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Wildlife Reservoirs, is the badger a costly distraction, a scapegoat ...?

 Added by  Thomas (Guest)
 22 Jul 2010, 6:43 PM

Prof John Bourne, who conducted the infamous ten year, government-funded study which showed that badger killing is a waste of time and money, recalled what he was told by a senior politician:
"Fine, John, we accept your science, but we have to offer farmers a carrot. And the only carrot we can possibly give them is culling badgers."
This strand on the forum deals mainly with the wildlife reservoirs involved in the bovine TB saga. In the UK this is, as we are probably all aware by now, believed to be mainly the badger. No other mammal has been studied in the UK as intensely as the badger so actually we don't really know just how other animals are implicated. In other countries different species are implicated. There are some anomalies too, including the example below.
Has anyone an explanation for the following!
According to last issue of Gwlad, Australia is now bTB free after 27 years of trying. We are told it has no wildlife reservoir. New Zealand is still aiming for eradication. It has a wildlife reservoir - possums - which are considered a pest species as not indigenous so are being culled - and vaccinated!
HOWEVER - possums ARE native to Australia and bTB was rife in country for years so - why are the Australian possums not a reservoir?

Dr Dan Forman (conservation and ecology) has said that the behaviour of possums in New Zealand (alien spp) is very different to those in Australia (native spp). The epidemiology of diseases is context and locally specific. What happens in the UK is likely to be very different to that which occurs in New Zealand / Australia, between Australia and New Zealand, New Zealand and S America etc – this is because the environments, ecology, animal spp, their densities, behaviour, landscape management and land use all differ significantly. Quite why no possum has succumbed to bTB infection (even as a non-aggressive form of TB) is not currently clear. Possums are an easy option to cull in New Zealand as they aren’t native and the national pride is to restore the ecology of New Zealand back to pre-non-native species introduction status. In Australia this would be a very different issue and one not tested in courts over there yet!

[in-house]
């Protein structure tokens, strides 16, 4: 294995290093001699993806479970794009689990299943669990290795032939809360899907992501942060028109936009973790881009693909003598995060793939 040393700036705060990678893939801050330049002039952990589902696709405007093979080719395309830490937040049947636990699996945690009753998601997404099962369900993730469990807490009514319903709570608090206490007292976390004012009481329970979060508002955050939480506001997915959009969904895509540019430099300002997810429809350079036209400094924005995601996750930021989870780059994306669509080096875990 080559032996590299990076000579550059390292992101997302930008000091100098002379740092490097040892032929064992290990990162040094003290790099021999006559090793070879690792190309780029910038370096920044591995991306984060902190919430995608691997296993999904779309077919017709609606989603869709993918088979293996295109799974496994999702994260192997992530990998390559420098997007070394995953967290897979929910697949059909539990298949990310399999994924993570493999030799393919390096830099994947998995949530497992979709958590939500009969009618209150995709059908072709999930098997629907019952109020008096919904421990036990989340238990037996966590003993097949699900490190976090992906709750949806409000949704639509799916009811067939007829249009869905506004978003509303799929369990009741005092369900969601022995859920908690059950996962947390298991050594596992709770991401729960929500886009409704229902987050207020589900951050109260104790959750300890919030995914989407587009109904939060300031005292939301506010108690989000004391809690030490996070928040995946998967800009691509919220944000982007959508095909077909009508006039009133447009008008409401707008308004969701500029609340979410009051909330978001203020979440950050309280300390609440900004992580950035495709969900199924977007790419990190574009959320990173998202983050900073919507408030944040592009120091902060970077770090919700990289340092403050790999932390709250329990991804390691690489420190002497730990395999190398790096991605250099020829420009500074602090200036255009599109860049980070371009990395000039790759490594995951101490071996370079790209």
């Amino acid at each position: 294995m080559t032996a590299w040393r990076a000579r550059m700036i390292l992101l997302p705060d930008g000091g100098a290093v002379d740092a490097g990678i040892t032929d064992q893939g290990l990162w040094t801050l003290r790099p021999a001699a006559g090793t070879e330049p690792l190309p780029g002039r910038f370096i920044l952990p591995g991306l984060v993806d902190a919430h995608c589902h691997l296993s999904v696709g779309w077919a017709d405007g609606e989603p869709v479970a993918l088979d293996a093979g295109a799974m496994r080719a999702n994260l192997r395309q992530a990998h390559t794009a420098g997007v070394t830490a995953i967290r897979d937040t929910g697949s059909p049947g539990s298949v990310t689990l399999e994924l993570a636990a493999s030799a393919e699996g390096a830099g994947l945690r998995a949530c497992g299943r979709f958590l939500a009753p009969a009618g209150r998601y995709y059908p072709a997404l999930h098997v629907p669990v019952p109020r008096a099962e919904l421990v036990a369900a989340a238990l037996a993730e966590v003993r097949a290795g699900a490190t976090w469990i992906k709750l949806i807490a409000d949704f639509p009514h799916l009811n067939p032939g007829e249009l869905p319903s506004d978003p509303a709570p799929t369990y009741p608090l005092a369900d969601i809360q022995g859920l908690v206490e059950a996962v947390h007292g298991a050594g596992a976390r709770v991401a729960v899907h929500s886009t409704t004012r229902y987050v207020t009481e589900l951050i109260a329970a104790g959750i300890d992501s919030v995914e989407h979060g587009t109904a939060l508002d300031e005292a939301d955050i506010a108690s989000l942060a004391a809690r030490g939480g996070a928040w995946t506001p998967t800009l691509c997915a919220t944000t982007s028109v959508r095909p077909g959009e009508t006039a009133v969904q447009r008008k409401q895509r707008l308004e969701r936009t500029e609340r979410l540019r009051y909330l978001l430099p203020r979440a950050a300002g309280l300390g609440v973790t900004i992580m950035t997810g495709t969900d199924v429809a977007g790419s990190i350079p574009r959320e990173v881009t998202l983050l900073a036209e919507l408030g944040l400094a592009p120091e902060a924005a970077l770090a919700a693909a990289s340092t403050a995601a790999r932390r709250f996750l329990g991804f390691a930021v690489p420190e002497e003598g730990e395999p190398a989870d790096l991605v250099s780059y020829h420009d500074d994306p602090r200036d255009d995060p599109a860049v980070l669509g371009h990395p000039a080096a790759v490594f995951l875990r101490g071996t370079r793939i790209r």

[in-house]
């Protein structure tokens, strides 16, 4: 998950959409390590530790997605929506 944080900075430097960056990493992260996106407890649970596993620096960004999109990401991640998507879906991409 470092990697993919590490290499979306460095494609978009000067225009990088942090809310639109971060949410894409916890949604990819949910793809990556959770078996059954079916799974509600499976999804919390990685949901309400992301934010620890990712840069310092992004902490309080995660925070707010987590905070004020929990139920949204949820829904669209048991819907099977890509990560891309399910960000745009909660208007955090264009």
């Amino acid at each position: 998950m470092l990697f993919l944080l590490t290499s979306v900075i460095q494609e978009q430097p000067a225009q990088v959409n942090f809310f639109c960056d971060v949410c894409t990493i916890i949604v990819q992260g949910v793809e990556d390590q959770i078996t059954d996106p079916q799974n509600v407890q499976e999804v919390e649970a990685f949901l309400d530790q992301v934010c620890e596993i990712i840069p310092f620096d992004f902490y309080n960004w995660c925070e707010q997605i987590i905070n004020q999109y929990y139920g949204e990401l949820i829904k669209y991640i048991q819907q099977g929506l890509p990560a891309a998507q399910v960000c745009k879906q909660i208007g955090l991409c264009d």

Also, Ruth, in her email dated 21 July 2010 says, 'I don't know why the Australian brush tailed possums were not a reservoir in Australia but they weren't. The climate, the distribution of possums etc are very different in Australia to NZ. The problem with the introduced animals to New Zealand is the extraordinary way in which they have thrived- grown larger, bred more and of course have no natural predators or diseases. It may be there are more possums in NZ than Australia, and their density is also greater etc. The climate is milder and reliably wetter, again features that may favour the survival of M bovis in the environment. They are not sparing vaccinated possums but are seeking to kill all possums in NZ. The trouble is there are 20 million of them!'
We were sent this link to a more detailed report on this very subject. http://www.wildlifehealth.org.au/AWHN_Admin/ManageWebsite%5CFactSheets%5CUploadedFiles/119/Possums%20and%20TB%20in%20Australia%201%20Apr%202010%20%20(1.1).pdf
On 22 July, Ruth, after reading the report in the link above, commented, by email, 'they seem rather certain the organism survived for 2 or 3 weeks in dens but only 2 days on pasture. I expect that is from swabbing and culture. Prof Elizabeth Wellington from Warwick University did a sophisticated PCR analysis specific not only for M bovis but also for metabolic competence and presumed viability that suggests that in Ireland in favourable conditions on pasture, damp and shaded, the organism may be viable fo 6 months.
Poor NZ. I saw they are looking at sterilising vaccines for possums and that may be the way to get the population down so they can poison the remaining few. The possum is described as a folivore and if it hasn't eaten the native NZ fauna it destroys the flora, so depriving the NZ fauna and destroying the biodiversity of the ecosystem. Also I read that possums established in the wild in NZ in the mid 19th century so it is interesting that they have been implicated as M bovis reservoirs only recently, perhaps M bovis infection in cattle became widespread shortly before the possum became a reservoir through infection from cattle. I don't know if NZ has variety in the spoligotypes and genotypes of M bovis as we do (badgers largely coinciding with the same in cattle in the same area). Interestingly our efforts at M bovis elimination from cattle has narrowed the genetic variation in current M bovis strains- old humans who reactivate do so with strains not currently present in cattle.'


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